Kenya not yet free from British hold

The British army has a bad reputation in Kenya dating back to colonial times, but until recently it has been beyond the reach of the country’s law. As the charge sheet grows, that may be changing.

Stop poaching: Corporal Andy Smith, 3rd battalion Parachute Regiment, instructs Kenya Wildlife and Forest Services rangers on a training exercise, Nanyuki, 5 December 2013 [Carl De Souza · AFP · Getty ]

In what the Kenyan daily The Nation (1) called a ‘landmark ruling’, Justice Antonina Cossy Bor of the Environmental and Land Court in Nanyuki this March opened the ‘floodgates to lawsuits against British Army’ when she ruled that Kenyan courts ‘have jurisdiction to hear and determine criminal and civil matters involving British soldiers’. This includes personnel from the British Army Training Unit in Kenya (BATUK) whose manoeuvres damaged the land of a thousand small farmers from Lolldaiga.

BATUK, which has been stationed in Kenya since 1964 and trains up to 4,000 British infantry a year, long enjoyed diplomatic immunity, but this ended in 2016 when Nairobi and London renewed their five-year defence agreement. Justice Bor was the first to follow through on the implications of this, meaning BATUK, previously protected from legal action, could now face a ‘flood of lawsuits’.

The Lolldaiga community’s fight in Laikipia County (one of Kenya’s 47 counties) is just the latest in a long series of struggles against the former colonial power’s military. BATUK has left Kenyans with innumerable unresolved issues and unaddressed resentments, ever since its first exercises in the north of the country during the presidency of the father of Kenyan independence, Jomo Kenyatta.

Kenya was a jewel in the British empire’s crown from 1920 to 1963 (it had been part of the East Africa Protectorate since 1895), and is now the UK’s largest trading partner on a continent that includes 21 Commonwealth countries. That makes it a focus for the ‘Global Britain’ project promised post-Brexit by then prime minister Boris Johnson. In December 2020 a bilateral free trade agreement replaced an existing one between the European Union and the East African Community (EAC). It grants duty-free access for all Kenyan products (including tea and other agricultural produce) to the UK market, which buys 43% of total Kenyan fresh produce exports. The City of London, with governmental backing, is also supporting the transformation of Nairobi into a regional financial centre intended in time to rival Dubai (2).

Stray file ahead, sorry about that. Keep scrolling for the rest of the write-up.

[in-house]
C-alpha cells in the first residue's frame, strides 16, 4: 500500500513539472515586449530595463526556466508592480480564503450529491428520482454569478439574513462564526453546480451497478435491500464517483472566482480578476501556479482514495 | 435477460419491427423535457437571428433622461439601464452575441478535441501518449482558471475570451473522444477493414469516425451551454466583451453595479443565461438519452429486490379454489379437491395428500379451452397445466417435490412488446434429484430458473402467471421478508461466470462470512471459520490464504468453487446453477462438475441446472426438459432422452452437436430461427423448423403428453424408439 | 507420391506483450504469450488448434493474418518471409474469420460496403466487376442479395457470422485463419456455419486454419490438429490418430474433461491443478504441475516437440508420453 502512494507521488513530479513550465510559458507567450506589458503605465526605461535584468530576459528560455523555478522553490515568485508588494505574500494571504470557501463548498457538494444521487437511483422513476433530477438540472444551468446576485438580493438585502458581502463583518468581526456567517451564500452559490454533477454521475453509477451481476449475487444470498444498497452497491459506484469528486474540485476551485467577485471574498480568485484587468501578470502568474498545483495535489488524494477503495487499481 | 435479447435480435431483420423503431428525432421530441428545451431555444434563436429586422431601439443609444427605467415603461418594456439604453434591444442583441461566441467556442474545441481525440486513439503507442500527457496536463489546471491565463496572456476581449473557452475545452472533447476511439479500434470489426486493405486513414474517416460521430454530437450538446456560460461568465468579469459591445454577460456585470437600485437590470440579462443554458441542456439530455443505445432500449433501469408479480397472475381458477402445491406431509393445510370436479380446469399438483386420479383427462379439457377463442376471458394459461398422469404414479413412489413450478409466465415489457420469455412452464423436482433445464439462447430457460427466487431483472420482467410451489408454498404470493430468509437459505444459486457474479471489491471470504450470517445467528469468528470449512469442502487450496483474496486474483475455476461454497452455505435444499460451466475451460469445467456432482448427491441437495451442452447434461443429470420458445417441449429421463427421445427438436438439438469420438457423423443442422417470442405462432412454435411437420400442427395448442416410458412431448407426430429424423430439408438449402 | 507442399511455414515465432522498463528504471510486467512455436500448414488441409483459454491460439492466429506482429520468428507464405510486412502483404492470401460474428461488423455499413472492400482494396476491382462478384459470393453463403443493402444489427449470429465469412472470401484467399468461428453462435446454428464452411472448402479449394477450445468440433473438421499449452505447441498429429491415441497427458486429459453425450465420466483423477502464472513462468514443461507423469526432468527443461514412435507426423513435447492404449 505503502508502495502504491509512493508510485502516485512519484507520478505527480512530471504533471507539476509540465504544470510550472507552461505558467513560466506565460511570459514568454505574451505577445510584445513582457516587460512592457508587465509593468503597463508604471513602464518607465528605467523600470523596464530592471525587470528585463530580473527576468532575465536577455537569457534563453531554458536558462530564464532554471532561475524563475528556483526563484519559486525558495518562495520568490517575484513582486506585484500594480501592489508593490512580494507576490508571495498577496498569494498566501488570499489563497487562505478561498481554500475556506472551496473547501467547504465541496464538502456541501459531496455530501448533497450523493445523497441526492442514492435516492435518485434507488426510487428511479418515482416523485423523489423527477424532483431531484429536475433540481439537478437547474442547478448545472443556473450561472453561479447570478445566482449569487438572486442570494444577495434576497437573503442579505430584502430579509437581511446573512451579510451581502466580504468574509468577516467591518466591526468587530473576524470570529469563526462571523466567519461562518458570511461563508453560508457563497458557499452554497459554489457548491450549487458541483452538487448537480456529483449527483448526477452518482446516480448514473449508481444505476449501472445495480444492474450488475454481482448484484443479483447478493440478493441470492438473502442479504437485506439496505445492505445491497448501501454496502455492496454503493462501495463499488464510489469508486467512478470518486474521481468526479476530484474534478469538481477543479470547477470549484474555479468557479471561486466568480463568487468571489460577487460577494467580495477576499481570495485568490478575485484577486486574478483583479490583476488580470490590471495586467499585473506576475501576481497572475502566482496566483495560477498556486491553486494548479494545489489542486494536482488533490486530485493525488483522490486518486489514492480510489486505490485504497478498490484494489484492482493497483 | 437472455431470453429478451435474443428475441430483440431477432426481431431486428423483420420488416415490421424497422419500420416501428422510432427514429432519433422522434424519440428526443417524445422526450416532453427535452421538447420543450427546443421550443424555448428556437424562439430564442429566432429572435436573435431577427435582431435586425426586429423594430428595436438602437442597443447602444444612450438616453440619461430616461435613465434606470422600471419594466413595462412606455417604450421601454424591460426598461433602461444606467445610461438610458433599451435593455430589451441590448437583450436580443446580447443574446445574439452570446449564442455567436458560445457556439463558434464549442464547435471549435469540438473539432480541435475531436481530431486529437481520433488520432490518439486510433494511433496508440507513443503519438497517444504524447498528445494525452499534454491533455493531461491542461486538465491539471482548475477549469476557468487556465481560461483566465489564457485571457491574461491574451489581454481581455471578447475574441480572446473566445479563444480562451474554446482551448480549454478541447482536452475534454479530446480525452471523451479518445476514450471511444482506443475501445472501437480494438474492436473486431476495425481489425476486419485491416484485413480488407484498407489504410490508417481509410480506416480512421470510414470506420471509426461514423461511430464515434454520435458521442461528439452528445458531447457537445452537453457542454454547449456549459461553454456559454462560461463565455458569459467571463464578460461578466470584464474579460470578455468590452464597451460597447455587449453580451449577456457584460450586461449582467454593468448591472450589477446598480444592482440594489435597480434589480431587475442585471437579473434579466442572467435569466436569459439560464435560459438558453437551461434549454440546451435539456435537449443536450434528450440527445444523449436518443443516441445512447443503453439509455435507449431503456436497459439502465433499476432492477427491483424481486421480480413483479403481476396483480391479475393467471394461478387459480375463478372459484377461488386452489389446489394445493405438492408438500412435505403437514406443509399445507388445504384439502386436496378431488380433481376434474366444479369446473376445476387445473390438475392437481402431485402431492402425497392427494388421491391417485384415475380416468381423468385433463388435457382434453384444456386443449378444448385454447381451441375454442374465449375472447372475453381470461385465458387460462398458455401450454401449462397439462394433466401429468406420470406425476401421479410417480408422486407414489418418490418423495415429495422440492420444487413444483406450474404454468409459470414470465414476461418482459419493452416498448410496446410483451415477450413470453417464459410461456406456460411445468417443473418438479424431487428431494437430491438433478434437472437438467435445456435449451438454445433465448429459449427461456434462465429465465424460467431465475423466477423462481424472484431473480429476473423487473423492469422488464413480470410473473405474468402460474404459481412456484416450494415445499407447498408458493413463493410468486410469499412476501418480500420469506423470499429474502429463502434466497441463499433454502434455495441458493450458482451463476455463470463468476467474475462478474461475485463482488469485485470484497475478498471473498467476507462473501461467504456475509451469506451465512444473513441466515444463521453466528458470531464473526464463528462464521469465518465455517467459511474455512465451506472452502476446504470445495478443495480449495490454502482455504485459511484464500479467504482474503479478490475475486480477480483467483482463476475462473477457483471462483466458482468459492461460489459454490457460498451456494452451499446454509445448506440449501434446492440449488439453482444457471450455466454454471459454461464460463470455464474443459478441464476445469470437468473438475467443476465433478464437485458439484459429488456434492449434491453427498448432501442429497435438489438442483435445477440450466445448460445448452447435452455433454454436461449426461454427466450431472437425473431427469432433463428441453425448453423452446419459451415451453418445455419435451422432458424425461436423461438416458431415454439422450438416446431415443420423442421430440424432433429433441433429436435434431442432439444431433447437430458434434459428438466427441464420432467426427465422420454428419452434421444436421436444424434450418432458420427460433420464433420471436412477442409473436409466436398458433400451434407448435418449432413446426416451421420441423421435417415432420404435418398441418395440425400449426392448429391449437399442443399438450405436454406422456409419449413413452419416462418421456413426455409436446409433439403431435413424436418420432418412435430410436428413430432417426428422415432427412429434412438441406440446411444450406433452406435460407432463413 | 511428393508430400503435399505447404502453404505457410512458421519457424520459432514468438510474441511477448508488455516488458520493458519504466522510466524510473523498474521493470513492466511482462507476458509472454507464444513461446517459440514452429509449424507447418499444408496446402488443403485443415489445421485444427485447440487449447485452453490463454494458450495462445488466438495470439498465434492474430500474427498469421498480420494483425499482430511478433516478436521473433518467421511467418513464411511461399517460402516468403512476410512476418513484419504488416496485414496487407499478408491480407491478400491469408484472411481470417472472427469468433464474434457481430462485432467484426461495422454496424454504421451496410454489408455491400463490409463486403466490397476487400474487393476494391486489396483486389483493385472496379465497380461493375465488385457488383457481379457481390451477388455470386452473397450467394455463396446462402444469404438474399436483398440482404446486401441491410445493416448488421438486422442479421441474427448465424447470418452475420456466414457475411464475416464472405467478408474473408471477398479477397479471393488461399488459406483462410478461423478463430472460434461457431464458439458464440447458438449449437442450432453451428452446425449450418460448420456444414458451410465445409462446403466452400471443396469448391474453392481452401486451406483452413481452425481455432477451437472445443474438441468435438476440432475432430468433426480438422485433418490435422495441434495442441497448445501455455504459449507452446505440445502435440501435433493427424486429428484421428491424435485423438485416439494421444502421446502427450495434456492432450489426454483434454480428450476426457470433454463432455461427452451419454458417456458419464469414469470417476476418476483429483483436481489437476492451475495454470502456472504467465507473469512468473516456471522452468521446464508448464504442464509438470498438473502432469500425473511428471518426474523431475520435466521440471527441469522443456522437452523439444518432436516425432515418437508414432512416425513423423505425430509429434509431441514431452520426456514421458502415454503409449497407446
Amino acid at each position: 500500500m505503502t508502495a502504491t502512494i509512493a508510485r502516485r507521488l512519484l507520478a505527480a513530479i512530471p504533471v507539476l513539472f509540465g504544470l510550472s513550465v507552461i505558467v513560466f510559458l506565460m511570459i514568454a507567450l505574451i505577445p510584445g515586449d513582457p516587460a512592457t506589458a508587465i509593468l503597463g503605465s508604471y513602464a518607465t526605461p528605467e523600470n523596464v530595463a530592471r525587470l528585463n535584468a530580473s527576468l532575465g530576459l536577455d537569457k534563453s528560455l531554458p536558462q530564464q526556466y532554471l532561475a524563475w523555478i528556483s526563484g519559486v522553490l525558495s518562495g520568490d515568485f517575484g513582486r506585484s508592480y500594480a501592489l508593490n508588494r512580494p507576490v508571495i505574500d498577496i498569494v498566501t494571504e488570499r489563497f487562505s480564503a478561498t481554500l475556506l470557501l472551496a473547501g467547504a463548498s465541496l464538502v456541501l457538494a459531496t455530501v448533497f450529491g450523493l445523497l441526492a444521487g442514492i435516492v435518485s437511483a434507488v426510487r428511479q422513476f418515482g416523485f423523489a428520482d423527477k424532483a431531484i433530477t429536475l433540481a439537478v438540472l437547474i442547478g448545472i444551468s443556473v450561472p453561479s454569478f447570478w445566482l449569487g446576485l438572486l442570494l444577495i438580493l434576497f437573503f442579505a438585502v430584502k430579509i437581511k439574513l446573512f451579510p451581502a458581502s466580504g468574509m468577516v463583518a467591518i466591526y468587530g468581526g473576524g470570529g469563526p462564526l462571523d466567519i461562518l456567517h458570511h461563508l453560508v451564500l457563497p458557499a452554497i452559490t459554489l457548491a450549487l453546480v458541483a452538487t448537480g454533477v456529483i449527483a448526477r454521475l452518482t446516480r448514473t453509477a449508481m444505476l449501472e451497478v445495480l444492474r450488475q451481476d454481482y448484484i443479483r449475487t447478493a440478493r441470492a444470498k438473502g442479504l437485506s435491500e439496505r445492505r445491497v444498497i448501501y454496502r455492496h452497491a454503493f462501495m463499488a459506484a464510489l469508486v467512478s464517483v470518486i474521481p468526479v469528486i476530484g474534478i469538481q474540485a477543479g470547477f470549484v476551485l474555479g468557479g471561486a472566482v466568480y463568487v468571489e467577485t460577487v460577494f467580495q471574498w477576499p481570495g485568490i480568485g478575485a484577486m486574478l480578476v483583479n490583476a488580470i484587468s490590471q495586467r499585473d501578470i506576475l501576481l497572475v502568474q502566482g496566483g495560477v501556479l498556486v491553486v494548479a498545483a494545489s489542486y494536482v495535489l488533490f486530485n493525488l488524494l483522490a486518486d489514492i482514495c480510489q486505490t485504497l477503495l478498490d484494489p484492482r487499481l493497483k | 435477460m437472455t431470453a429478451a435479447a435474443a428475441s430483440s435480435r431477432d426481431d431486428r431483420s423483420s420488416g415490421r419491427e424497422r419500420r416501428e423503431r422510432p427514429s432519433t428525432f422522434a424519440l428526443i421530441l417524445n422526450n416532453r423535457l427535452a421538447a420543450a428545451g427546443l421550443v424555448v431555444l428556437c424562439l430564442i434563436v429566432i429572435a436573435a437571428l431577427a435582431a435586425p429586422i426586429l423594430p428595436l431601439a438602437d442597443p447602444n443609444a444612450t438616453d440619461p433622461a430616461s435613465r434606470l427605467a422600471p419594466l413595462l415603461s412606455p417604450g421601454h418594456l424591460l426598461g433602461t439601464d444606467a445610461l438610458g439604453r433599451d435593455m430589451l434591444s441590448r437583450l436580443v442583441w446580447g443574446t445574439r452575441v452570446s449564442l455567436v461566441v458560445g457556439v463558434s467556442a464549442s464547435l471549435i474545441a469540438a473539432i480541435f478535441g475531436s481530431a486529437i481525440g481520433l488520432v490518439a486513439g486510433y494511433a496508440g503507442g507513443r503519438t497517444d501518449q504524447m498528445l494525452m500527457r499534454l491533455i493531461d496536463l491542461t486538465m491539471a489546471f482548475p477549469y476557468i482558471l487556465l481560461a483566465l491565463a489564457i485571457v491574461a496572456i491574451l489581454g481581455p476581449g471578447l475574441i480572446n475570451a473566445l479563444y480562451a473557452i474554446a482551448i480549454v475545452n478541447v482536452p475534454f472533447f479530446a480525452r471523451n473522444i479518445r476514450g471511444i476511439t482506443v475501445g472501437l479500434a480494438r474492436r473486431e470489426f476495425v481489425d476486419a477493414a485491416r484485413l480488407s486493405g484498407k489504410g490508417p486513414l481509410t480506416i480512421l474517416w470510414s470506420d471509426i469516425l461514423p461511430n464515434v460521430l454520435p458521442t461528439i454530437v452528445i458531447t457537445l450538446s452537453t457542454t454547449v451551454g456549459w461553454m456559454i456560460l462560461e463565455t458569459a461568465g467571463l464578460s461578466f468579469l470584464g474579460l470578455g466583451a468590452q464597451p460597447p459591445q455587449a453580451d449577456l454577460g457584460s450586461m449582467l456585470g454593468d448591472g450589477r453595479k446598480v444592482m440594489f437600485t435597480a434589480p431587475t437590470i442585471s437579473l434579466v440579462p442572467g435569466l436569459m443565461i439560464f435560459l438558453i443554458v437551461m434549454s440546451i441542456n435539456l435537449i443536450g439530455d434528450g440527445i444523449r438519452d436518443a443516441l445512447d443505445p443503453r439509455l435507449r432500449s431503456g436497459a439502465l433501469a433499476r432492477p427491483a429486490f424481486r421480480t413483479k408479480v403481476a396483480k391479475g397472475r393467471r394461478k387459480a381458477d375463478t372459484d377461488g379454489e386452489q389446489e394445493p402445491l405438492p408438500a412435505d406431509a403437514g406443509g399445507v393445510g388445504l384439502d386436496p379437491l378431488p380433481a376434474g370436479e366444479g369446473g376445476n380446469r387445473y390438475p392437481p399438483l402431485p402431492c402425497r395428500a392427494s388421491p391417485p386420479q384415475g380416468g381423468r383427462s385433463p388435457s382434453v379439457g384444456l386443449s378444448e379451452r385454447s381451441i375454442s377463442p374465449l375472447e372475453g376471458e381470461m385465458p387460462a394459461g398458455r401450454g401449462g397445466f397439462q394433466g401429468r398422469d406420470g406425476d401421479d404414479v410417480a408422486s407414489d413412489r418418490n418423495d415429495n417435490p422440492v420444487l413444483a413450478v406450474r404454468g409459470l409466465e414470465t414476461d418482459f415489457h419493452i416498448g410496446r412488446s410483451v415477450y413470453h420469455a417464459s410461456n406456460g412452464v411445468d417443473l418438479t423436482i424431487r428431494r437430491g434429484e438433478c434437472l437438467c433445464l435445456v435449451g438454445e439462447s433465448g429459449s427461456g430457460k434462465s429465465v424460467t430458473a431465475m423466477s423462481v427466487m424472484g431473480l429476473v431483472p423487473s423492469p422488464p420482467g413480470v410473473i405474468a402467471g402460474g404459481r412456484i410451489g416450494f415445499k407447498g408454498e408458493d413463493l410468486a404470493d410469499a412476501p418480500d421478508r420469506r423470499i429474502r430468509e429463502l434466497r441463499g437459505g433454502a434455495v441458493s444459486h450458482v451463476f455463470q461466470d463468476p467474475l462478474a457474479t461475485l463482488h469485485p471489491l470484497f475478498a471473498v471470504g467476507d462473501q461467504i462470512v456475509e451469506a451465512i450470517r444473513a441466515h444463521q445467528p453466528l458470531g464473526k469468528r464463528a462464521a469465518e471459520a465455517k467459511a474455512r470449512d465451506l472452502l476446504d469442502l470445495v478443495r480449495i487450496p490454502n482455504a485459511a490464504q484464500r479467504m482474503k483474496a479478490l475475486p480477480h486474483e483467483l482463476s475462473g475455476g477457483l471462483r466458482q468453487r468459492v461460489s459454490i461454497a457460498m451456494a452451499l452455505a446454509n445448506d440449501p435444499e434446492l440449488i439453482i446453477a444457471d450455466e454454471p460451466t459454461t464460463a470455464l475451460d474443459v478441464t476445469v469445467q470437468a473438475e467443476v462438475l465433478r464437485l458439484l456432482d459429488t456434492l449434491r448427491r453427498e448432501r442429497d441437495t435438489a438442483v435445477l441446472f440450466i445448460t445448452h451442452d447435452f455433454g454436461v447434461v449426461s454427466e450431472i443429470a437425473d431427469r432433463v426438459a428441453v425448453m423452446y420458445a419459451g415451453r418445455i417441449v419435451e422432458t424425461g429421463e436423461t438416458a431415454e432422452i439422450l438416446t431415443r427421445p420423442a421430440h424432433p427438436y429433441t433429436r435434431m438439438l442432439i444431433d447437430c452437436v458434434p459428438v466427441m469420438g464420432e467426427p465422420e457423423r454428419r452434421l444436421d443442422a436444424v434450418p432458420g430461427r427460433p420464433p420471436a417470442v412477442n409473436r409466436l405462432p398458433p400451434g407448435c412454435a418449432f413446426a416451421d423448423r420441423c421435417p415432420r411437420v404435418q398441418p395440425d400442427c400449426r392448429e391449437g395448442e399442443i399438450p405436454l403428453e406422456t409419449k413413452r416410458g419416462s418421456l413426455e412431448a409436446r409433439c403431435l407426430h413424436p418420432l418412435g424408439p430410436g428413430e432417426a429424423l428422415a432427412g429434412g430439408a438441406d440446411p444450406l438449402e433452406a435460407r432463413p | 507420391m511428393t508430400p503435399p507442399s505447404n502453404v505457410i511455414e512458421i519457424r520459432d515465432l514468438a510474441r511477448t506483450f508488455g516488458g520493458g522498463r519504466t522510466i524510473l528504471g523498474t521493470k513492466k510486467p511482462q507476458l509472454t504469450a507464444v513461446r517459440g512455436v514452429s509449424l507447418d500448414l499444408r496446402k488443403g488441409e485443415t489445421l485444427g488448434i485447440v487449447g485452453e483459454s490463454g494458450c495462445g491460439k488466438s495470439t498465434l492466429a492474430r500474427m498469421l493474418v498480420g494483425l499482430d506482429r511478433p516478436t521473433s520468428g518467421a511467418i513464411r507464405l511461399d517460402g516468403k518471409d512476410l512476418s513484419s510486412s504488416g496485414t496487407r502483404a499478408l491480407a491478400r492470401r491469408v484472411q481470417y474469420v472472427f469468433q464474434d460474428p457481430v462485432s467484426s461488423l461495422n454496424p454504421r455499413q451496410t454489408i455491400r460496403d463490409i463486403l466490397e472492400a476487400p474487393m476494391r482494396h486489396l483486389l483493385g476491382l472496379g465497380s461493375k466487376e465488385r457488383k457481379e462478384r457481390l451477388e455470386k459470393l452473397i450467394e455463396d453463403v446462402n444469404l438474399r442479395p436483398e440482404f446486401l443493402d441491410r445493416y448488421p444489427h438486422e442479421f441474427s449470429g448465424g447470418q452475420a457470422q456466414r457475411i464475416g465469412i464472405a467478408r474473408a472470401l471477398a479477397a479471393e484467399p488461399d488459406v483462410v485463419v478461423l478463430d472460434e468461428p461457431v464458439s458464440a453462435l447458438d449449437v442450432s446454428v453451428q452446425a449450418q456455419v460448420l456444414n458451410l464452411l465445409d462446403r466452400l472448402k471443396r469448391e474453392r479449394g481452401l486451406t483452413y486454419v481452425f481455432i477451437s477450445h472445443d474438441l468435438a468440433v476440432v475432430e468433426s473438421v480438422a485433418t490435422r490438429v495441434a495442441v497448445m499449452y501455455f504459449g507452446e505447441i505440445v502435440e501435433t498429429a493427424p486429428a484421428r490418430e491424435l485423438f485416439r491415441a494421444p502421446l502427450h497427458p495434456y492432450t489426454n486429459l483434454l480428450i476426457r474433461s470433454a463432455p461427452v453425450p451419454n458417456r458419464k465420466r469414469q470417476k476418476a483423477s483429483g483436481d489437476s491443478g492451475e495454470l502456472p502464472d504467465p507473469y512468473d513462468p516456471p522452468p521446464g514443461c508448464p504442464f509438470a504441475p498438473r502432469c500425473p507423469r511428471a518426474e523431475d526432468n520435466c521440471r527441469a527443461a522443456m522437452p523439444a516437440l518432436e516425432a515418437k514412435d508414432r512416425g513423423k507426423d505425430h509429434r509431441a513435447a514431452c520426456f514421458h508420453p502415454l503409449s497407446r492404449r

Military cooperation has also adjusted to the UK’s new foreign policy. Under the latest five-year defence agreement of July 2021, BATUK has new responsibilities, including conservation projects, and training the Kenyan Defence Forces in combatting poaching and terrorism — especially necessary in a country that has suffered deadly attacks by Al-Shabab militia for the past decade. The agreement also includes a multilateral component, which, according to several British military and diplomatic sources, could, with Nairobi’s agreement, allow foreign forces to join military exercises here. Senior Dutch officers have already visited BATUK, raising the possibility that NATO troops might soon come to Kenya for training. Kenya has a strategic position in the economic war between China and the West as its ports on the Indian Ocean ship minerals from Central Africa to China.

Suppressing the Mau Mau rebellion

BATUK’s base is 200km from Nairobi, in Kenya’s Central Highlands, which descend to the arid north of the Rift Valley. In colonial times, the town of Nanyuki, at the foot of Mt Kenya, was home to a King’s African Rifles garrison. This colonial regiment was responsible for guarding the north, a region highly regarded by the ‘great white hunters’ of the day and a prized possession of the British empire in Africa. In the 1950s the town was a rear base for military operations to suppress the Mau Mau rebellion against British rule, which was entrenched in the forests and caves.

Since January 2021 BATUK has had new headquarters, Nyati Barracks, a £70m facility built directly alongside the town (population 40,000) on land leased from the Kenyan Air Force. It houses the British Army’s largest fleet of vehicles (over 1,000) and employs 528 permanent British staff (including 280 military personnel) and 581 Kenyans. BATUK runs Exercise Askari Stor (‘soldiers in the storm’) twice a year here. Each exercise runs for four months and involves around 2,000 infantry from the UK and 1,500 Kenyan work